Under the heading "Ten Stones" Rob and Richard then claim that the old and long list of stone types at Stonehenge is down to the vagaries of nomenclature, and they suggest that the length of this list has been used to support the glacial transport hypothesis. Indeed it has, but shortening the list does nothing to invalidate the hypothesis or even to reduce its strength. The authors still insist on eliminating from their list all stones which are not monoliths or fragments and flakes, at either end of the size scale. I have said it before, and I will say it again, that this is illogical, and introduces a strong sampling bias into the process of geological investigation. When does a chunk of rock become small enough to qualify as a fragment or flake, and when does it become large enough to be counted as an "orthostat"? Mauls, hammerstones, packing stones, cobbles and pebbles, and odd lumps of rock recorded in the digging history are simply excluded from the analyses, presumably because they are deemed to be "adventitious" or "late introductions". When, in my estimation, these recorded stones from various provenances are included in the count, we are still up near 30 provenances..........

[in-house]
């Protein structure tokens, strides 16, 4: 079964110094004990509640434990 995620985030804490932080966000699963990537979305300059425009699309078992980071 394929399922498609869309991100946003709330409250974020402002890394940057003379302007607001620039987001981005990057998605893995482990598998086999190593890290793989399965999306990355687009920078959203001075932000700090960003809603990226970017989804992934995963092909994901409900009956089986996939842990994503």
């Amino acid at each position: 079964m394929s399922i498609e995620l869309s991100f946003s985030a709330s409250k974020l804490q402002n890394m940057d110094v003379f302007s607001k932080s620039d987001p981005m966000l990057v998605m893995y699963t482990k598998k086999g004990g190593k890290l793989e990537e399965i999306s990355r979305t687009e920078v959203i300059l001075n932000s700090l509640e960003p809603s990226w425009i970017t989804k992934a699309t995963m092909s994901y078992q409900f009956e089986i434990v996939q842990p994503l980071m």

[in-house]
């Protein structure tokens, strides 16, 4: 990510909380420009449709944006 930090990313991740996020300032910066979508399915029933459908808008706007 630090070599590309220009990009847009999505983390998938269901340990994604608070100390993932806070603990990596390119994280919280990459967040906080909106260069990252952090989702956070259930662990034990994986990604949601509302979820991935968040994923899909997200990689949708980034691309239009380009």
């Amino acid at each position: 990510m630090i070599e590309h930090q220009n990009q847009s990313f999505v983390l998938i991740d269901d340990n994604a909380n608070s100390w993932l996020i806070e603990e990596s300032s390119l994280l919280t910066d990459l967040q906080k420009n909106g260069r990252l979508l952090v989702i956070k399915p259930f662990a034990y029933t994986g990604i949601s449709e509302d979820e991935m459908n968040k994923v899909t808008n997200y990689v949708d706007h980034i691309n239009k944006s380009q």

"Ten Stones" actually means "Ten Stone Types" -- and the authors proceed to itemise them and describe them. Two sandstone types -- neither of which comes from Mill Bay in Pembrokeshire. Four types of ash-flow tuff (stones 38, 40,46 and 48) -- all from different sources, probably in North Pembrokeshire, based on Richard';s great knowledge of the area. One type of "rhyolite with fabric" -- abundant in the debitage, and almost certainly from Craig Rhosyfelin. That's seven types so far, and seven provenances. A range of tuffs (cleaved and uncleaved) which are important in the debitage examined thus far. How many types, and how many sources? Let's assume four at least, but things get messy because stone 38 is included in this category as well as in the ash-flow tuff category. Spherulitic rhyolite -- a group of samples, or a group of provenances? Uncertain, but not Carn Alw. Then the dolerites, spotted and unspotted. Out of 60 samples, 14 have now been analysed, and a preferred source is Carngoedog, not Carn Meini. On the map of debitage provenances, there are six sites in addition to Carngoedog. I don't know about you, but when I add all of that up I get a total of around 18 different sites -- actually quite similar to the total proposed by Thorpe et al in 1991. And that still doesn't include all the other stones at Stonehenge that have clearly come from somewhere else. To me, this still looks like an assemblage of glacial erratics and around 30 different provenances.